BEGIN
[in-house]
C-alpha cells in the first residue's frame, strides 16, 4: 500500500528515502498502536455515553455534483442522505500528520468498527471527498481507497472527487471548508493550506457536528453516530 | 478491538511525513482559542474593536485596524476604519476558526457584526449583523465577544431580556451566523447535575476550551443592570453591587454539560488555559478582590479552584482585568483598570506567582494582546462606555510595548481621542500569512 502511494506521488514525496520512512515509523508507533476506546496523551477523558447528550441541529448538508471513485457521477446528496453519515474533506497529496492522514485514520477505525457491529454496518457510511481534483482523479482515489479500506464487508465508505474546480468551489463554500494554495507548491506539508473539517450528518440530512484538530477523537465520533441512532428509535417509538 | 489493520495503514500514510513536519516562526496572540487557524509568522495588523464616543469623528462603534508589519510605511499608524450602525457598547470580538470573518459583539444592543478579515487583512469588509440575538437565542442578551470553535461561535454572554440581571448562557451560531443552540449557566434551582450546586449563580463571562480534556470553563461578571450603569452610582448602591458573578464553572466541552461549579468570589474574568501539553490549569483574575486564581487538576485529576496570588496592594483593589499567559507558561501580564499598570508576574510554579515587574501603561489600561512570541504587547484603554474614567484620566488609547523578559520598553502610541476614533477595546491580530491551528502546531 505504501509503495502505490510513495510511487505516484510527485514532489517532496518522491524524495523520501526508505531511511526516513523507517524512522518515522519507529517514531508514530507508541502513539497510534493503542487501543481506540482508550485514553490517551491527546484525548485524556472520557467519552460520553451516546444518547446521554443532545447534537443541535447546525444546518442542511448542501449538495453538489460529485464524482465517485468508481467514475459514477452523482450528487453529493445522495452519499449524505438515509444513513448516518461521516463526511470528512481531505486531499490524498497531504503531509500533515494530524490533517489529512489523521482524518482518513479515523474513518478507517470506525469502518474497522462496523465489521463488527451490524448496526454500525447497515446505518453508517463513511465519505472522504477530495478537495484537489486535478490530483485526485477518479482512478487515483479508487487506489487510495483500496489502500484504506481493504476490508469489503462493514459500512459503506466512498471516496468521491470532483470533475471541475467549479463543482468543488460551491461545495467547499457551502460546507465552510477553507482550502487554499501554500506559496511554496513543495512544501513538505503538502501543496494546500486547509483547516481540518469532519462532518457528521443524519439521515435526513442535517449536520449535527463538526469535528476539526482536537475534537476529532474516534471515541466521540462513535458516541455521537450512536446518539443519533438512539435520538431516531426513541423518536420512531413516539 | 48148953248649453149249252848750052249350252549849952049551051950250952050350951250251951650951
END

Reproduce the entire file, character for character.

[in-house]
C-alpha cells in the first residue's frame, strides 16, 4: 500500500528515502498502536455515553455534483442522505500528520468498527471527498481507497472527487471548508493550506457536528453516530 | 478491538511525513482559542474593536485596524476604519476558526457584526449583523465577544431580556451566523447535575476550551443592570453591587454539560488555559478582590479552584482585568483598570506567582494582546462606555510595548481621542500569512 502511494506521488514525496520512512515509523508507533476506546496523551477523558447528550441541529448538508471513485457521477446528496453519515474533506497529496492522514485514520477505525457491529454496518457510511481534483482523479482515489479500506464487508465508505474546480468551489463554500494554495507548491506539508473539517450528518440530512484538530477523537465520533441512532428509535417509538 | 489493520495503514500514510513536519516562526496572540487557524509568522495588523464616543469623528462603534508589519510605511499608524450602525457598547470580538470573518459583539444592543478579515487583512469588509440575538437565542442578551470553535461561535454572554440581571448562557451560531443552540449557566434551582450546586449563580463571562480534556470553563461578571450603569452610582448602591458573578464553572466541552461549579468570589474574568501539553490549569483574575486564581487538576485529576496570588496592594483593589499567559507558561501580564499598570508576574510554579515587574501603561489600561512570541504587547484603554474614567484620566488609547523578559520598553502610541476614533477595546491580530491551528502546531 505504501509503495502505490510513495510511487505516484510527485514532489517532496518522491524524495523520501526508505531511511526516513523507517524512522518515522519507529517514531508514530507508541502513539497510534493503542487501543481506540482508550485514553490517551491527546484525548485524556472520557467519552460520553451516546444518547446521554443532545447534537443541535447546525444546518442542511448542501449538495453538489460529485464524482465517485468508481467514475459514477452523482450528487453529493445522495452519499449524505438515509444513513448516518461521516463526511470528512481531505486531499490524498497531504503531509500533515494530524490533517489529512489523521482524518482518513479515523474513518478507517470506525469502518474497522462496523465489521463488527451490524448496526454500525447497515446505518453508517463513511465519505472522504477530495478537495484537489486535478490530483485526485477518479482512478487515483479508487487506489487510495483500496489502500484504506481493504476490508469489503462493514459500512459503506466512498471516496468521491470532483470533475471541475467549479463543482468543488460551491461545495467547499457551502460546507465552510477553507482550502487554499501554500506559496511554496513543495512544501513538505503538502501543496494546500486547509483547516481540518469532519462532518457528521443524519439521515435526513442535517449536520449535527463538526469535528476539526482536537475534537476529532474516534471515541466521540462513535458516541455521537450512536446518539443519533438512539435520538431516531426513541423518536420512531413516539 | 48148953248649453149249252848750052249350252549849952049551051950250952050350951250251951650951